JANE.COM – Jane is a flash sale-type site where sellers “apply” to sell an item and, if approved, it is scheduled for a three-day flash sale. There are inventory requirements and other rules that apply, but it can be a great way to make some good income in just a few days’ time. Jane does take 25% of your sales, so be aware of that before pricing your items to ensure you make a profit. Not all my items get approved, but the ones that do tend to sell well.
BELLECHIC.COM – Bellechic is another flash sale-type site. It seems that Jane has a larger following, but Bellechic can be a great income source if you have the right product to sell.
BONANZA.COM – I recently discovered Bonanza as an additional platform for selling my products. What I like about it so far is that you don’t pay anything to list, Bonanza advertises for you and you select the amount of advertising based on the commission you’re willing to pay for that advertising. The base commission is 3% and goes up to 20% and there are several options/levels to choose from. You’re able to import products from several other selling platforms, like Shopify and Etsy, so listing is fairly quick other than tweaking shipping and other details. It’s FREE to get started, so why now?!
SHOPIFY – Shopify is the platform that I decided to use for my personal online retail site. It costs about $30/month to have the site and you only pay for apps that you purchase and for credit card fees from collecting payments for purchases. Shopify allows you to upload your listings from other platforms such as Etsy and a free app allows you to list as many variations as you need. This was a big seller for me. There is a blog function within Shopify, but I link to my WordPress blog. You can purchase custom themes or use one of their free themes. There’s even a drop shipping app that integrates seamlessly with the site. It’s not hard to use and it functions quite well. Customer service is awesome, too.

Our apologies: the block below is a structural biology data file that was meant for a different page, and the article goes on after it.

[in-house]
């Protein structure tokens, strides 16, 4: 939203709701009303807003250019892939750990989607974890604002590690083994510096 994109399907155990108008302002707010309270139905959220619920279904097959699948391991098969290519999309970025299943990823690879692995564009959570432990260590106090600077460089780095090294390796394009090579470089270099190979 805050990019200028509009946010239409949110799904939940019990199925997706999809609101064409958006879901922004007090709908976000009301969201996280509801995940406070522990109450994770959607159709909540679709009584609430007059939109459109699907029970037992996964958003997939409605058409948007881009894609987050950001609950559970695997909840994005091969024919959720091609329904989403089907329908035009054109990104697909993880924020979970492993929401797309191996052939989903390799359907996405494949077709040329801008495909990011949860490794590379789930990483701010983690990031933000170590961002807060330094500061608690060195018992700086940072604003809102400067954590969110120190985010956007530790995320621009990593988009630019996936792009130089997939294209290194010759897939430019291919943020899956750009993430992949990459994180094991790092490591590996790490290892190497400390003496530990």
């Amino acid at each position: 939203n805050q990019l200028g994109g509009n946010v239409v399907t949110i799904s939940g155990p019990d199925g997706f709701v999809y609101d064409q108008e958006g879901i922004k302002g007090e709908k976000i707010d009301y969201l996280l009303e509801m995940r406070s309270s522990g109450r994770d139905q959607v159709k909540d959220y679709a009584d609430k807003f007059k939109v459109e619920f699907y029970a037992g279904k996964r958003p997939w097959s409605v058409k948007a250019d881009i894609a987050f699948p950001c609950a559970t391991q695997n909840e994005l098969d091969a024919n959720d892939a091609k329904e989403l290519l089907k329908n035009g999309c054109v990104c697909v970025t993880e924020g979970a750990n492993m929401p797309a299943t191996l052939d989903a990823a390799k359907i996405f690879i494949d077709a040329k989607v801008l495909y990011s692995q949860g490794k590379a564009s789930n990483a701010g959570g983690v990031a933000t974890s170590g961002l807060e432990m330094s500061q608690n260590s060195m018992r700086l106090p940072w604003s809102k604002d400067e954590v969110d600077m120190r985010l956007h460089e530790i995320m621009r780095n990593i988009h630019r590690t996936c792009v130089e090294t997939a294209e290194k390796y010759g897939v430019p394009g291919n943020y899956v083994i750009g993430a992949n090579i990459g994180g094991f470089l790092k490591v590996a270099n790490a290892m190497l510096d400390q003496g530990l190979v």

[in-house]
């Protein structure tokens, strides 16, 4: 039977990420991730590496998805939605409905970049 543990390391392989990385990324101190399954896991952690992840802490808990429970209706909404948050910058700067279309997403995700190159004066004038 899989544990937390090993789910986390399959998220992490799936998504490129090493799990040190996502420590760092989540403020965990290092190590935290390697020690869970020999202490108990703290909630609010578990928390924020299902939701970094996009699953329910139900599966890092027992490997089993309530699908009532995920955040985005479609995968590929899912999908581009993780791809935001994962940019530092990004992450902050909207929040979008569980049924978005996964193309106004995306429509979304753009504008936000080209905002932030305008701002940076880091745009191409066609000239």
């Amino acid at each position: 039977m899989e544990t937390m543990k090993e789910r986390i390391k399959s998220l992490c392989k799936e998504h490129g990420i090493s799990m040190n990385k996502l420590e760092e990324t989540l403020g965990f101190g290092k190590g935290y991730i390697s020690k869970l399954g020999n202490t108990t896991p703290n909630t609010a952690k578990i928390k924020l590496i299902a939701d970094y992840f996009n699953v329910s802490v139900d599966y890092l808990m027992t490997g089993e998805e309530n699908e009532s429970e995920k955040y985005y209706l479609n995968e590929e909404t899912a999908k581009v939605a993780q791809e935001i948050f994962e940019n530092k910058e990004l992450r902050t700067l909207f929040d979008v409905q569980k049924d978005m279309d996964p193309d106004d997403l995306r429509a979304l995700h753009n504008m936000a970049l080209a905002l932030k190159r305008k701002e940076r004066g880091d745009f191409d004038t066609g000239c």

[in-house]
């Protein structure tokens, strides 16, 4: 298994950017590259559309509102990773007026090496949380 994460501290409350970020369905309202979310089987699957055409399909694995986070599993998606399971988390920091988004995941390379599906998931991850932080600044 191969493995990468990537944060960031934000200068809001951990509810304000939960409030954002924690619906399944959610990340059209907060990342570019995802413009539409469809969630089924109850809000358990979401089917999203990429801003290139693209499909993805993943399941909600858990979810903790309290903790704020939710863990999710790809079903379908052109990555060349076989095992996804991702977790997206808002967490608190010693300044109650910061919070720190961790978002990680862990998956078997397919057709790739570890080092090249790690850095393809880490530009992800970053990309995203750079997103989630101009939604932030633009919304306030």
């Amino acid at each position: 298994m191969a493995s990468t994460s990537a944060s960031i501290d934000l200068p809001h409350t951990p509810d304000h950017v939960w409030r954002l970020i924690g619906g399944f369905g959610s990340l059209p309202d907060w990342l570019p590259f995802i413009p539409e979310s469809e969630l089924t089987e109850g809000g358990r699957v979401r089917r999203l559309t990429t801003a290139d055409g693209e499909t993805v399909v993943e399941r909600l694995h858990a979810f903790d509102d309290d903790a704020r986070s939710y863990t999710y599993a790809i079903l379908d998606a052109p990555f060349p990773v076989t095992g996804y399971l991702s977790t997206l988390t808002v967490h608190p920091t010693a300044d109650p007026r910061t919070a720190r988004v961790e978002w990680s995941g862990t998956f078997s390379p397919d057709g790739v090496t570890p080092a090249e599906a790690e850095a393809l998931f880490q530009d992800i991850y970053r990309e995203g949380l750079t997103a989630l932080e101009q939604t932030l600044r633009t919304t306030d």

eBay – You might think of auctioning sports memorabilia or cars when you think of eBay. Well, think bigger! You can sell anything and just about everything on eBay – and you don’t have to list auction style. They have a Buy Now option (which is what I use for my products) so you can set your price. They often run free listing promos but listing fees are low anyway, depending on how many bells and whistles you want your listing to have. There is a selling fee, which varies by product/sale price/and other factors. I’ve sold quite a bit on eBay, much to my surprise.
AMAZON HANDMADE – When I launched my Shopify site, I was able to integrate with Amazon as well as several other platforms (eBay, Pinterest, Facebook, etc.), so I began selling on the Handmade portion of Amazon. I had sales almost right away, so I knew it was going to be a great platform. It costs nothing to list. You pay around 15% when you sell an item. Just be sure to pay attention to the rules and make sure your listings are well-detailed, especially your shipping and production times. I ran into an issue with Amazon because of this; I’m still working that out.
When it comes to diversifying your sales platforms, my attitude is that if I sell one item on eBay a week, it’s one more item that I’ve sold that otherwise would not have! Every sale counts, so what do you have to lose? Especially with the free listing options that are out there.
So tell me, where do you sell? I’m sure I’m missing some great options! Please share them in the comments below.